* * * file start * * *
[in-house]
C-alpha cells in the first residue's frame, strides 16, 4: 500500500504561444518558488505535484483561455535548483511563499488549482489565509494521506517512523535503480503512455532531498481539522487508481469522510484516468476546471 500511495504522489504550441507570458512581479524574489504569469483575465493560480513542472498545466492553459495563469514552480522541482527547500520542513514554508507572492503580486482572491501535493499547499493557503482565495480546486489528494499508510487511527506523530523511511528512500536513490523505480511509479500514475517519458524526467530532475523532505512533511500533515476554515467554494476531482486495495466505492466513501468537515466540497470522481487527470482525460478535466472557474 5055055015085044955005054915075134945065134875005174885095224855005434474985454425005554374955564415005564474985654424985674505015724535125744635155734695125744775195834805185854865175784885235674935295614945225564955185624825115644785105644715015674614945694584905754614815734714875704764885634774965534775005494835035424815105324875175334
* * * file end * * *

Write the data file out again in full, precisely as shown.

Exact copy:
[in-house]
C-alpha cells in the first residue's frame, strides 16, 4: 500500500504561444518558488505535484483561455535548483511563499488549482489565509494521506517512523535503480503512455532531498481539522487508481469522510484516468476546471 500511495504522489504550441507570458512581479524574489504569469483575465493560480513542472498545466492553459495563469514552480522541482527547500520542513514554508507572492503580486482572491501535493499547499493557503482565495480546486489528494499508510487511527506523530523511511528512500536513490523505480511509479500514475517519458524526467530532475523532505512533511500533515476554515467554494476531482486495495466505492466513501468537515466540497470522481487527470482525460478535466472557474 5055055015085044955005054915075134945065134875005174885095224855005434474985454425005554374955564415005564474985654424985674505015724535125744635155734695125744775195834805185854865175784885235674935295614945225564955185624825115644785105644715015674614945694584905754614815734714875704764885634774965534775005494835035424815105324875175334